6 APRIL 2020
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In December 1952 a thick fog descended on London. No bus to school. In fact we walked in front to help the driver.
A period of cold weather, combined with an anticyclone and windless conditions, collected airborne pollutants—mostly arising from the use of coal in power stations and households to form a thick layer of smog over the city.
A change of weather meant the smog lifted after five days.
It is thought that eventually 12,000 people died and 150,000 were hospitalised from its effects.
Something to think about.
All comments are filtered to exclude any excesses but the Editor does not have to agree with what is being said. 100 words maximum
Andrew Sharp, Surbiton
There was also a report in the FT recently that, while around 3500 died in China from coronavirus, 20 times that number normally die in China in January and February from polluted air. Many of those lives were saved this year because the polluting factories were shut down. Some of that pollution eventually ends up here, of course!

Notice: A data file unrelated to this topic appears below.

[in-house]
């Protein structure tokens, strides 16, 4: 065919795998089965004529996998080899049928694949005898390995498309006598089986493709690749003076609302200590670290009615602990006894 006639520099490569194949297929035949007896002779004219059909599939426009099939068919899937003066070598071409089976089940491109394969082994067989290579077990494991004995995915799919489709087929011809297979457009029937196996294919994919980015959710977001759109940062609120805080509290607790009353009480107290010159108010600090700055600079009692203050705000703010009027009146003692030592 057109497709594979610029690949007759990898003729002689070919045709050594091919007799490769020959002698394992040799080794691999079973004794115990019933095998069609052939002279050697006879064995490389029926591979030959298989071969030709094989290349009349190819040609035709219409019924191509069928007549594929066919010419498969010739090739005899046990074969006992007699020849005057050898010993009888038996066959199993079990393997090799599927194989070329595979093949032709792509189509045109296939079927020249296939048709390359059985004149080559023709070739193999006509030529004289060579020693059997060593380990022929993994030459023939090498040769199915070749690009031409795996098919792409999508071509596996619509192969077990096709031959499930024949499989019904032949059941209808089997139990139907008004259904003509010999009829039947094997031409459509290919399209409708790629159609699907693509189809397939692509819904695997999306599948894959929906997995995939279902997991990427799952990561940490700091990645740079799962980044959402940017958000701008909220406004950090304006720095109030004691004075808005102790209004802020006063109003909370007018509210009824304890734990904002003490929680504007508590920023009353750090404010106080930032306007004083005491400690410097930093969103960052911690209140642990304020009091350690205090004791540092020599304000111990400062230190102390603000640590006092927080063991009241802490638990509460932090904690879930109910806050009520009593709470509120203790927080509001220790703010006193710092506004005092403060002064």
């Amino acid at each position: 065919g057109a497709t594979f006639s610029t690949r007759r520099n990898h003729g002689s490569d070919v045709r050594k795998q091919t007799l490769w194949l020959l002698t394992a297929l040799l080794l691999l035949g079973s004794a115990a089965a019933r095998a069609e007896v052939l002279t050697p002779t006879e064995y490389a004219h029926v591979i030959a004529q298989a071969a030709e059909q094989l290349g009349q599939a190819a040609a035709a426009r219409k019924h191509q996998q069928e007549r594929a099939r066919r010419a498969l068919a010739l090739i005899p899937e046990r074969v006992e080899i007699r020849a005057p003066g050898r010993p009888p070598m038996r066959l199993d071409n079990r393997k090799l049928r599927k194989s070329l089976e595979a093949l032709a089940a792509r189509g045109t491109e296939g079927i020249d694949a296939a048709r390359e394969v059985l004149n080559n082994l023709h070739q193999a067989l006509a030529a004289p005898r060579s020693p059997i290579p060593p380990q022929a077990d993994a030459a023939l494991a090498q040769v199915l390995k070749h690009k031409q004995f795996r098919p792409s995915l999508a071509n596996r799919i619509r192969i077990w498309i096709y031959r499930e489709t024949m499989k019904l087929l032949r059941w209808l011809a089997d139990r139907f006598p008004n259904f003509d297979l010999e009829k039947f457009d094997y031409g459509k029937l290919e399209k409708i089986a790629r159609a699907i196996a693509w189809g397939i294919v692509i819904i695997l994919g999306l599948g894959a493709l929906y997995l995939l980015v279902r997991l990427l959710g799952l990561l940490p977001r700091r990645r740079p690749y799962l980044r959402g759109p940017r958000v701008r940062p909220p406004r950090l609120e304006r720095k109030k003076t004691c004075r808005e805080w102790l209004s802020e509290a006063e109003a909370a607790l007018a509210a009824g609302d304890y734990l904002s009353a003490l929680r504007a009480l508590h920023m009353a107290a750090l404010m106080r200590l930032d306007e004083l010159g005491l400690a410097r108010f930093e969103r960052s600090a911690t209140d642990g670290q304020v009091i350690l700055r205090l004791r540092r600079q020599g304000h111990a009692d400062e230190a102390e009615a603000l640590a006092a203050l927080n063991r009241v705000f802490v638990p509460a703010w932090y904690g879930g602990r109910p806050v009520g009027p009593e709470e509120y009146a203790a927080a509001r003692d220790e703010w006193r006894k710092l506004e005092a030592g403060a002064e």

Paul Kay, London, UK
...So the majority of these 12,000 good people survived the B****Y war which ended 84 months earlier with many of those brave people returning from the front line back to peace and tranquility...."Where They Kept The Home Fires Burning".... Obscure Adage?..."Look Carefully At What Your Doing Now However Right And Normal It Seems and 'THINK' Hard... So As The New People In our Front Line Do Not Have To Suffer In Their Future"....
David Starkie, London
Smogs like this continued even after the 1956 Clean Air Act (bad one in 62?). Incidentally, it was calculated that about 12% of smoke came from steam locos at one time.